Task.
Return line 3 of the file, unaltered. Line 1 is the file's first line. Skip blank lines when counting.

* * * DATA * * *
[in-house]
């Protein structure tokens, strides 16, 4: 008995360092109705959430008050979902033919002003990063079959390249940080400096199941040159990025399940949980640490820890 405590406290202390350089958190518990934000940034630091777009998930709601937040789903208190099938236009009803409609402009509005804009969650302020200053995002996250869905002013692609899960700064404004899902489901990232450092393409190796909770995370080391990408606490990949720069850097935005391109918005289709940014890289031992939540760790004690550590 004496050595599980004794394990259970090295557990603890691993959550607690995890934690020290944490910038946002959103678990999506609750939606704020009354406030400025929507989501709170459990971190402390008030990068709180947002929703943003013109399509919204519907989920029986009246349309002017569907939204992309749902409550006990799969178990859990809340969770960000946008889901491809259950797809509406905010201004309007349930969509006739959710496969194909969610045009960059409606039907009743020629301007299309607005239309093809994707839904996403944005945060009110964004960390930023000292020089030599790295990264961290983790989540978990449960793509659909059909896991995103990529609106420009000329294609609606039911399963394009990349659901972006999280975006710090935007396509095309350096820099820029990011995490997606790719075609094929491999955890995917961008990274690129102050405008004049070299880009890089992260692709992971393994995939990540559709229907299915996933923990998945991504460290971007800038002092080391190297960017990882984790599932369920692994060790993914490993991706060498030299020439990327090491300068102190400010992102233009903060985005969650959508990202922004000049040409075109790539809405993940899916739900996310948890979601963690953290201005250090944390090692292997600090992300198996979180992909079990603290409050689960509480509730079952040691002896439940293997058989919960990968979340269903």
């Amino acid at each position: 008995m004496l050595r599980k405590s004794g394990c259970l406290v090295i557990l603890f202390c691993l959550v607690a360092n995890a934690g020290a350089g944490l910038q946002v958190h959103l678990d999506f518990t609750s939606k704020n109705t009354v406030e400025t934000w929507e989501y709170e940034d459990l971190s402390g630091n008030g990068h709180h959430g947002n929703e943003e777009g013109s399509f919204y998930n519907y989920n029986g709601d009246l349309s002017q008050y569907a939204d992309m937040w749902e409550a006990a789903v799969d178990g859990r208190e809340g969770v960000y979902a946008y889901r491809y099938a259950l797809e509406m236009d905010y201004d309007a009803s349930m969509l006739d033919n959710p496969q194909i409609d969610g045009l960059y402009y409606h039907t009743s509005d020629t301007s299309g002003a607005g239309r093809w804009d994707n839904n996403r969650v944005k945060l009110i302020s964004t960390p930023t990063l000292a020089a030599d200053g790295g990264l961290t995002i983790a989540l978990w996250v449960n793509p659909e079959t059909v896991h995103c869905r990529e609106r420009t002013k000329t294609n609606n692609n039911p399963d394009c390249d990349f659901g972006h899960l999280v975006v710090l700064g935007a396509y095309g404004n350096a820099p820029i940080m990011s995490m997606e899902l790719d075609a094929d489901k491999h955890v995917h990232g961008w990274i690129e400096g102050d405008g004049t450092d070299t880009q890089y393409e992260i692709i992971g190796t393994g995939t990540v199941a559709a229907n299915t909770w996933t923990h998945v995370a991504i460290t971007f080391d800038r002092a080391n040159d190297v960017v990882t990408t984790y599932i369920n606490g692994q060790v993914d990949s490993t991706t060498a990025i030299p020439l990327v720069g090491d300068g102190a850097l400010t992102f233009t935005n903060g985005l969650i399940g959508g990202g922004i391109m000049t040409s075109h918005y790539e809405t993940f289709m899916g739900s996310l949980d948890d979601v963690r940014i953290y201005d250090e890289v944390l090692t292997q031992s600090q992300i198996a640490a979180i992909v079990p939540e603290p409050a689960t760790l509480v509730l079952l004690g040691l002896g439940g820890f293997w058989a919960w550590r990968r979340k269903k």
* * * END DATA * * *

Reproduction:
């Amino acid at each position: 008995m004496l050595r599980k405590s004794g394990c259970l406290v090295i557990l603890f202390c691993l959550v607690a360092n995890a934690g020290a350089g944490l910038q946002v958190h959103l678990d999506f518990t609750s939606k704020n109705t009354v406030e400025t934000w929507e989501y709170e940034d459990l971190s402390g630091n008030g990068h709180h959430g947002n929703e943003e777009g013109s399509f919204y998930n519907y989920n029986g709601d009246l349309s002017q008050y569907a939204d992309m937040w749902e409550a006990a789903v799969d178990g859990r208190e809340g969770v960000y979902a946008y889901r491809y099938a259950l797809e509406m236009d905010y201004d309007a009803s349930m969509l006739d033919n959710p496969q194909i409609d969610g045009l960059y402009y409606h039907t009743s509005d020629t301007s299309g002003a607005g239309r093809w804009d994707n839904n996403r969650v944005k945060l009110i302020s964004t960390p930023t990063l000292a020089a030599d200053g790295g990264l961290t995002i983790a989540l978990w996250v449960n793509p659909e079959t059909v896991h995103c869905r990529e609106r420009t002013k000329t294609n609606n692609n039911p399963d394009c390249d990349f659901g972006h899960l999280v975006v710090l700064g935007a396509y095309g404004n350096a820099p820029i940080m990011s995490m997606e899902l790719d075609a094929d489901k491999h955890v995917h990232g961008w990274i690129e400096g102050d405008g004049t450092d070299t880009q890089y393409e992260i692709i992971g190796t393994g995939t990540v199941a559709a229907n299915t909770w996933t923990h998945v995370a991504i460290t971007f080391d800038r002092a080391n040159d190297v960017v990882t990408t984790y599932i369920n606490g692994q060790v993914d990949s490993t991706t060498a990025i030299p020439l990327v720069g090491d300068g102190a850097l400010t992102f233009t935005n903060g985005l969650i399940g959508g990202g922004i391109m000049t040409s075109h918005y790539e809405t993940f289709m899916g739900s996310l949980d948890d979601v963690r940014i953290y201005d250090e890289v944390l090692t292997q031992s600090q992300i198996a640490a979180i992909v079990p939540e603290p409050a689960t760790l509480v509730l079952l004690g040691l002896g439940g820890f293997w058989a919960w550590r990968r979340k269903k």